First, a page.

The last, perfect miniature: Ramprakash on his way to his second, and last, Test hundred, against Australia at The Oval in 2001 © PA Photos/Getty Images

In a coincidence that would seem novelistic if it wasn't real, another great hope of English batting arrived in the team at the same time for the same match. Graeme Hick was not actually English but his seven-year residential qualification concluded in the early summer of 1991, time he had filled making many thousands of runs for Worcestershire, including a top score of 405 not out, an innings so vast it featured in the evening news bulletins on TV.

On that June day, Headingley lay under skies so heavy, Viv Richards sent England in without a second thought. Hick, batting at No. 3, got 6 before he was caught behind off Courtney Walsh. Ramprakash walked out as Hick walked off, and so it began.

That Test is best remembered not for the debuts of the men who would come to symbolise something about English cricket in the 1990s, but for Graham Gooch's 154 not out, an innings regarded as the perhaps the greatest ever played in this country. Yet in my head, it is the first morning that lingers, an augury of both hope and doom.

Ramprakash made 27 in each innings, a number that would become his final Test average. He would go on to be dropped and recalled so often there doesn't seem to be a definitive number of times. He played better on tour than at home, averaged more than 40 against Australia, and his two centuries were each perfect miniatures of what he might have been: 154 in Bridgetown against Ambrose, Walsh and Bishop, and 133 at The Oval against Warne, McGrath, Lee and Gillespie.

It was driven on some complex fuel: burning from an enigmatic mix of natural ability, thwarted ambition, aesthetic beauty, failure, loss, redemption, and love for a game that seemed determined to betray him

By that point I felt the same way about English cricket as I did about Ramprakash himself - it was the hope that killed me in the end. Hate and love, the pegs for this piece, were in there as well, but they were too binary and too straightforward to properly describe the emotion. That ambiguity surfaced. In a way, I wanted him to succeed because he seemed to be the best that our generation could offer. Anyone who batted, no matter how lowly the game, would surely like to bat like he did. But it seemed unfair to invest in him all of this hope when he so obviously struggled with his own burden. How must it feel to have the world trying to explain to you where you were going wrong when you didn't really understand it yourself?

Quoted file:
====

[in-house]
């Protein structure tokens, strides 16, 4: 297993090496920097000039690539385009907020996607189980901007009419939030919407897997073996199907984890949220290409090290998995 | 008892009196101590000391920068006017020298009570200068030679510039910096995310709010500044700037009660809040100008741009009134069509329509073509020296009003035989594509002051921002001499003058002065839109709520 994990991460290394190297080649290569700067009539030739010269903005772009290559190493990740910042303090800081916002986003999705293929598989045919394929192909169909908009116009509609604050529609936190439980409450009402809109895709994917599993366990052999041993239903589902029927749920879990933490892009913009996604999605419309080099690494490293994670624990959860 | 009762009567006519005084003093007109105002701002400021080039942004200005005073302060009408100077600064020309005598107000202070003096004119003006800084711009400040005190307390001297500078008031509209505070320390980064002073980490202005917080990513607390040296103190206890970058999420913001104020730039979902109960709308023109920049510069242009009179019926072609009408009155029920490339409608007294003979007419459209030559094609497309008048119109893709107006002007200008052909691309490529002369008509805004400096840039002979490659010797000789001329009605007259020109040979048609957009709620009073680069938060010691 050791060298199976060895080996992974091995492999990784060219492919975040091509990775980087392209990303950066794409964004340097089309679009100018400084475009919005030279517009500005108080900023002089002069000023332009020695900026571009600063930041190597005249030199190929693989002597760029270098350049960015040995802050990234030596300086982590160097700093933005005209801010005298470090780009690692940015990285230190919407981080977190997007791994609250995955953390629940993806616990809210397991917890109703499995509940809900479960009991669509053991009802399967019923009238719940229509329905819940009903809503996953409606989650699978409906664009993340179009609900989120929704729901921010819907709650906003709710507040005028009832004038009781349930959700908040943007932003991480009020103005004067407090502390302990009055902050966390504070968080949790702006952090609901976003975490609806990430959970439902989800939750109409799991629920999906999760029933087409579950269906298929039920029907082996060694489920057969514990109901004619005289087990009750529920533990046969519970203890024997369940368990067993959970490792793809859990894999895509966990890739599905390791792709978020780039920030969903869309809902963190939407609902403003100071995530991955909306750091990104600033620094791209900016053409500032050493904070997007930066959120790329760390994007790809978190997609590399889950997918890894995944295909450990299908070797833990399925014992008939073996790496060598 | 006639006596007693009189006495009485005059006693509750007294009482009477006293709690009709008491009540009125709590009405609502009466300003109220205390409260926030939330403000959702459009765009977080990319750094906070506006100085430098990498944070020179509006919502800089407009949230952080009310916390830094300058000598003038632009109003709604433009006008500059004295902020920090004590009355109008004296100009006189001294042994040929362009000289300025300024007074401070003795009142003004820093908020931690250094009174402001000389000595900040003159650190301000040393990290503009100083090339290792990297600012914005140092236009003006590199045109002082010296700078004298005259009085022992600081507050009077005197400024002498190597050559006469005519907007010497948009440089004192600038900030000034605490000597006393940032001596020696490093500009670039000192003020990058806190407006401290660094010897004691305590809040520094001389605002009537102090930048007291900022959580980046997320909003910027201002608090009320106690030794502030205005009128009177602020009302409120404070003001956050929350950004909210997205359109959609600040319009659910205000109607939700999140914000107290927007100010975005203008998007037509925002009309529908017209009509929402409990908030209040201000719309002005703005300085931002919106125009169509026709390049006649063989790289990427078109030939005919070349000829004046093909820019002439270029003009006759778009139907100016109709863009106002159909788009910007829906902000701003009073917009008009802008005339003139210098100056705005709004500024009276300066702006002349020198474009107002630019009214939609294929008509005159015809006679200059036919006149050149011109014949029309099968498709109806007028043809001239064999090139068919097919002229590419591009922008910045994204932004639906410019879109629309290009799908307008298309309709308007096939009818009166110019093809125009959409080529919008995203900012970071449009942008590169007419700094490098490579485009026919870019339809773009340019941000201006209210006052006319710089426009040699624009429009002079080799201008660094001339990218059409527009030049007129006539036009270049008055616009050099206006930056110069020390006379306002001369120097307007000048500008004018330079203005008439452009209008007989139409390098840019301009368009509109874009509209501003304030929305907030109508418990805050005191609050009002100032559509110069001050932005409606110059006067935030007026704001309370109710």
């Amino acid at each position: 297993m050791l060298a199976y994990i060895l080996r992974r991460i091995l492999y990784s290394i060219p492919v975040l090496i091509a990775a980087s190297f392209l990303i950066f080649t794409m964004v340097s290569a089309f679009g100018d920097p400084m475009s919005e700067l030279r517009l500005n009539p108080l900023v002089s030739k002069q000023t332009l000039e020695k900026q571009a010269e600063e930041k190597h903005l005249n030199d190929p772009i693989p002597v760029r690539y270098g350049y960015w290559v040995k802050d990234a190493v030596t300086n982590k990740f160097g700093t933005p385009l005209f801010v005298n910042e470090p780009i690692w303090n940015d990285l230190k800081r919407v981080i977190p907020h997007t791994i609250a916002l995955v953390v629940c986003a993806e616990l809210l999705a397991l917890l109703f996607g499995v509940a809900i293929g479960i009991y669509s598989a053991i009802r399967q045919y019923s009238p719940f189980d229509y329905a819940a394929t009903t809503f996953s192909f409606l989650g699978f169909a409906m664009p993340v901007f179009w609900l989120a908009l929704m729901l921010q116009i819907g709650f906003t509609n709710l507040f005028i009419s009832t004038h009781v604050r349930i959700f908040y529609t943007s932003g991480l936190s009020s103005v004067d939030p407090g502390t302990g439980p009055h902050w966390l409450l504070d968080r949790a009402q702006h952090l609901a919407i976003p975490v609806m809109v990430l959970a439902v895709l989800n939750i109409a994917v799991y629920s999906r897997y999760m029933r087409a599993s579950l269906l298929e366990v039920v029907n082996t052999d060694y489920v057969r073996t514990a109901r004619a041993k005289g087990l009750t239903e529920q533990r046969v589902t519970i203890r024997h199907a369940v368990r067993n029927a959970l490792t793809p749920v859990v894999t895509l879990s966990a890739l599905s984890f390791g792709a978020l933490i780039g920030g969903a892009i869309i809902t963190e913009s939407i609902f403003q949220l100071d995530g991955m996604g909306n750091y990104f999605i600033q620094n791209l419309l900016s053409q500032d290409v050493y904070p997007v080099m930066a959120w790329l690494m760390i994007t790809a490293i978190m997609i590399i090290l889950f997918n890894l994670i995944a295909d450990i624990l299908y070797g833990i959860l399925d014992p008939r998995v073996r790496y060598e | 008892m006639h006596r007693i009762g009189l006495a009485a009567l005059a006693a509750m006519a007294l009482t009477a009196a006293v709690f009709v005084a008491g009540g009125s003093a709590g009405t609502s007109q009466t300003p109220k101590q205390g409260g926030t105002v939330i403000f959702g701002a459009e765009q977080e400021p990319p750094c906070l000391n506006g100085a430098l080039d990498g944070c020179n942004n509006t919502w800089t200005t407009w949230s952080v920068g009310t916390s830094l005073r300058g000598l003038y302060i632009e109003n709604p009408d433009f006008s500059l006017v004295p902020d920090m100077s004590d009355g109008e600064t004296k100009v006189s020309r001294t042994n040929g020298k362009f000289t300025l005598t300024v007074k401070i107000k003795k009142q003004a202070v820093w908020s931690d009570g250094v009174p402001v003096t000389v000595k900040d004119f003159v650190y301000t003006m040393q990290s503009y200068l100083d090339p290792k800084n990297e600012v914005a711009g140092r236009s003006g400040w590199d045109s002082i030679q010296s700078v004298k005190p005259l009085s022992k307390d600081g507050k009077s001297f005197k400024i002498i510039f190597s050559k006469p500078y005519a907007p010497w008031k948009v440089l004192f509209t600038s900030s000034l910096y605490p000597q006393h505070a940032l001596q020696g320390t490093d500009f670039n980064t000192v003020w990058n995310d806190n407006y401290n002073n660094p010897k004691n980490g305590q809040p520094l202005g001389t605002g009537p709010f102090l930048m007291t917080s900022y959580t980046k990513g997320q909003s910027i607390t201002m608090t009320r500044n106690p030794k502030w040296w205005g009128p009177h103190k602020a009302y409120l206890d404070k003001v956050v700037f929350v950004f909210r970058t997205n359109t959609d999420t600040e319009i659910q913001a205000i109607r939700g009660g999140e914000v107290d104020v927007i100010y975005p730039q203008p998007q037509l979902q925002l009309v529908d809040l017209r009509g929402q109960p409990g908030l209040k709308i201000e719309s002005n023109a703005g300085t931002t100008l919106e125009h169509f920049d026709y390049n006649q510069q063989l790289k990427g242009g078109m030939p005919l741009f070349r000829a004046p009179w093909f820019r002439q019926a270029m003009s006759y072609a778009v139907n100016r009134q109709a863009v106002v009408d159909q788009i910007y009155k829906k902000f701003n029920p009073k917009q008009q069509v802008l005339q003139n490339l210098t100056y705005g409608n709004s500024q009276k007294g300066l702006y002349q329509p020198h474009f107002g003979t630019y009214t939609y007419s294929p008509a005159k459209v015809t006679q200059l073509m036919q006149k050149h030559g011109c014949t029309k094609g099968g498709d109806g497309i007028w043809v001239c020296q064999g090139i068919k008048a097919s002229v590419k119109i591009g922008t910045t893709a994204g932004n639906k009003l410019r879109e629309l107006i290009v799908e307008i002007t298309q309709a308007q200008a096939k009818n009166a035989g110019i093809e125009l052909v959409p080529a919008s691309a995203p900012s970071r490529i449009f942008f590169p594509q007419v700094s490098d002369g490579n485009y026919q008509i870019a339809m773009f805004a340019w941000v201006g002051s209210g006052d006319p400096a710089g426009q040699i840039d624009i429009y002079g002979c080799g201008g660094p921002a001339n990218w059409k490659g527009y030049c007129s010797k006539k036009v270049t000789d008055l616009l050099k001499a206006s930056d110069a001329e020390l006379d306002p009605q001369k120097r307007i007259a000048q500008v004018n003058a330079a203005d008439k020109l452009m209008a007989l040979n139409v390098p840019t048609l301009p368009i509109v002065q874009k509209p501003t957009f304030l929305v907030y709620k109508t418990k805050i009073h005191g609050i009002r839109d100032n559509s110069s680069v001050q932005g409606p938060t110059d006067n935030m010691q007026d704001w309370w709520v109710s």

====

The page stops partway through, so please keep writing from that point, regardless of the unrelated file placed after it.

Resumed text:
And then the sun came out. Ramprakash found something in himself, something that came from a place of love, and he became transcendent in his way. For two entire seasons at Surrey he averaged more than 100; he made scores of 150 in five consecutive matches; he found his way towards the magical mark of 100 centuries. With more fearful symmetry, it came against Yorkshire on the ground where he had debuted for England half a lifetime before. Here's how he described the moment: "I got to 20 and I thought, 'Yup…' I still had to work very hard for it. I remember getting within one shot of a hundred. It was a left-arm spinner, David Wainwright. He bowled five very good balls, and I'm thinking, 'Bloody hell, give me something…' The last ball he put a little bit wider and I managed to hit the gap. It was very exciting, a wonderful feeling…"

I think that moment offered Ramprakash vindication. It certainly legitimised his gift. With more symmetry, the man who preceded him to 100 hundreds was Graeme Hick, and the two before that were Viv Richards and Graham Gooch, so all four had played together on that day at Headingley long ago.

When I think about the players that I've been most drawn to, the ones I've written about again and again - Barry Richards, Kevin Pietersen, Mark Ramprakash - they have shared an uneasy relationship with the game, they have been regarded by others if not themselves as unfulfilled. It's easy to develop a relationship with their work that lets you think that you know more about them than you do. All you can really know is that their talent speaks to you in some way. As Atherton said, it causes blind spots, and they are sometimes worth having.

Jon Hotten's blog is The Old Batsman. @theoldbatsman